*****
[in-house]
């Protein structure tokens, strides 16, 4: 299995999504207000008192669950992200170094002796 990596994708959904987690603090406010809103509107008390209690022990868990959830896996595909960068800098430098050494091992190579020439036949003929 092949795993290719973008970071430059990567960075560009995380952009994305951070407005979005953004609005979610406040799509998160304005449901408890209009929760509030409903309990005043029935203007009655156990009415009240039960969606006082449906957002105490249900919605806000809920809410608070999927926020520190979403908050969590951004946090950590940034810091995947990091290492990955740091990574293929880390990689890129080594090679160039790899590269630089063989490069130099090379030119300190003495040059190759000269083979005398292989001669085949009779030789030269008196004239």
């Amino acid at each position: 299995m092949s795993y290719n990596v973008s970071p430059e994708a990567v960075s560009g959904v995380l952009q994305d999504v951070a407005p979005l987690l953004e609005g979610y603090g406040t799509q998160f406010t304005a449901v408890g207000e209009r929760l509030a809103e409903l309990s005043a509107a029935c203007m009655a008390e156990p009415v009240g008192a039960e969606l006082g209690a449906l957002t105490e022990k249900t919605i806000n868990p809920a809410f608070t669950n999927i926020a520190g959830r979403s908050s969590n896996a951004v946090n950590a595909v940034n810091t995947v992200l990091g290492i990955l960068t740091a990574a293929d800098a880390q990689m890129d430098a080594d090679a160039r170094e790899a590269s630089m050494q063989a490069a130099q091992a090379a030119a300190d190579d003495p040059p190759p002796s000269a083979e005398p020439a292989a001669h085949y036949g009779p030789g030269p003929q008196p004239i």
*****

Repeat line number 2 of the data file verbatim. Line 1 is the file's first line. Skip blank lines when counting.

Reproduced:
């Protein structure tokens, strides 16, 4: 299995999504207000008192669950992200170094002796 990596994708959904987690603090406010809103509107008390209690022990868990959830896996595909960068800098430098050494091992190579020439036949003929 092949795993290719973008970071430059990567960075560009995380952009994305951070407005979005953004609005979610406040799509998160304005449901408890209009929760509030409903309990005043029935203007009655156990009415009240039960969606006082449906957002105490249900919605806000809920809410608070999927926020520190979403908050969590951004946090950590940034810091995947990091290492990955740091990574293929880390990689890129080594090679160039790899590269630089063989490069130099090379030119300190003495040059190759000269083979005398292989001669085949009779030789030269008196004239």